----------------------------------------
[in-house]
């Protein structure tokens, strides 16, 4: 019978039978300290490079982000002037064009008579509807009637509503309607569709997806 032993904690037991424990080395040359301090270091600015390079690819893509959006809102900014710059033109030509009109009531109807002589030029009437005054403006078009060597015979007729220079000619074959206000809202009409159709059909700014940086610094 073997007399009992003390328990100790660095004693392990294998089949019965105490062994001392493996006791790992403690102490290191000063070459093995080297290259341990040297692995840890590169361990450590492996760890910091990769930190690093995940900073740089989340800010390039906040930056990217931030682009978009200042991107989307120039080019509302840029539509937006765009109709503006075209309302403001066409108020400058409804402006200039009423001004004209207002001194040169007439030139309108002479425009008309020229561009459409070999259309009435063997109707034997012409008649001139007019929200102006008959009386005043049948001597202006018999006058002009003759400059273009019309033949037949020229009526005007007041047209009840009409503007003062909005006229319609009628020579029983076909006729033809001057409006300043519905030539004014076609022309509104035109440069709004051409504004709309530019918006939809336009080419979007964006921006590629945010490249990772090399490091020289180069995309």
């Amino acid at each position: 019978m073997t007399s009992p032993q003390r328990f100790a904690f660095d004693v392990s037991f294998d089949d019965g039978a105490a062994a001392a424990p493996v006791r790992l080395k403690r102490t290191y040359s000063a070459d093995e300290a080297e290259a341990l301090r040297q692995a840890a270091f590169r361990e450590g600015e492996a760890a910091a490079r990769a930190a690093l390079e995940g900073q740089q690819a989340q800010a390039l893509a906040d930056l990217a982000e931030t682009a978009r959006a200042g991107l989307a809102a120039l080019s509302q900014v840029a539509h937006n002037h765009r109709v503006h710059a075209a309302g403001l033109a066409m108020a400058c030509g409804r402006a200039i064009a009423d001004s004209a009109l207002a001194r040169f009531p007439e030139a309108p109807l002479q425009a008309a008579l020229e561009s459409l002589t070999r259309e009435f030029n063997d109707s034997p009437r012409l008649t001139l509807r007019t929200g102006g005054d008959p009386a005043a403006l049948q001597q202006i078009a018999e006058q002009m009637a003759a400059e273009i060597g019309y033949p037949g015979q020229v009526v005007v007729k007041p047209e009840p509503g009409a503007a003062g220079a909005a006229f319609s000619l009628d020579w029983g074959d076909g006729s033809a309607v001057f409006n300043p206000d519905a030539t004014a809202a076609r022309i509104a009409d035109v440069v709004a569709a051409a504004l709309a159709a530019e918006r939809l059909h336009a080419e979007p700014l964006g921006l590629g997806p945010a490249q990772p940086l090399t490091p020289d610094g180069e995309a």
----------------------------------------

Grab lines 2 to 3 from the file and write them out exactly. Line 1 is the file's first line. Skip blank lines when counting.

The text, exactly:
């Protein structure tokens, strides 16, 4: 019978039978300290490079982000002037064009008579509807009637509503309607569709997806 032993904690037991424990080395040359301090270091600015390079690819893509959006809102900014710059033109030509009109009531109807002589030029009437005054403006078009060597015979007729220079000619074959206000809202009409159709059909700014940086610094 073997007399009992003390328990100790660095004693392990294998089949019965105490062994001392493996006791790992403690102490290191000063070459093995080297290259341990040297692995840890590169361990450590492996760890910091990769930190690093995940900073740089989340800010390039906040930056990217931030682009978009200042991107989307120039080019509302840029539509937006765009109709503006075209309302403001066409108020400058409804402006200039009423001004004209207002001194040169007439030139309108002479425009008309020229561009459409070999259309009435063997109707034997012409008649001139007019929200102006008959009386005043049948001597202006018999006058002009003759400059273009019309033949037949020229009526005007007041047209009840009409503007003062909005006229319609009628020579029983076909006729033809001057409006300043519905030539004014076609022309509104035109440069709004051409504004709309530019918006939809336009080419979007964006921006590629945010490249990772090399490091020289180069995309």
């Amino acid at each position: 019978m073997t007399s009992p032993q003390r328990f100790a904690f660095d004693v392990s037991f294998d089949d019965g039978a105490a062994a001392a424990p493996v006791r790992l080395k403690r102490t290191y040359s000063a070459d093995e300290a080297e290259a341990l301090r040297q692995a840890a270091f590169r361990e450590g600015e492996a760890a910091a490079r990769a930190a690093l390079e995940g900073q740089q690819a989340q800010a390039l893509a906040d930056l990217a982000e931030t682009a978009r959006a200042g991107l989307a809102a120039l080019s509302q900014v840029a539509h937006n002037h765009r109709v503006h710059a075209a309302g403001l033109a066409m108020a400058c030509g409804r402006a200039i064009a009423d001004s004209a009109l207002a001194r040169f009531p007439e030139a309108p109807l002479q425009a008309a008579l020229e561009s459409l002589t070999r259309e009435f030029n063997d109707s034997p009437r012409l008649t001139l509807r007019t929200g102006g005054d008959p009386a005043a403006l049948q001597q202006i078009a018999e006058q002009m009637a003759a400059e273009i060597g019309y033949p037949g015979q020229v009526v005007v007729k007041p047209e009840p509503g009409a503007a003062g220079a909005a006229f319609s000619l009628d020579w029983g074959d076909g006729s033809a309607v001057f409006n300043p206000d519905a030539t004014a809202a076609r022309i509104a009409d035109v440069v709004a569709a051409a504004l709309a159709a530019e918006r939809l059909h336009a080419e979007p700014l964006g921006l590629g997806p945010a490249q990772p940086l090399t490091p020289d610094g180069e995309a």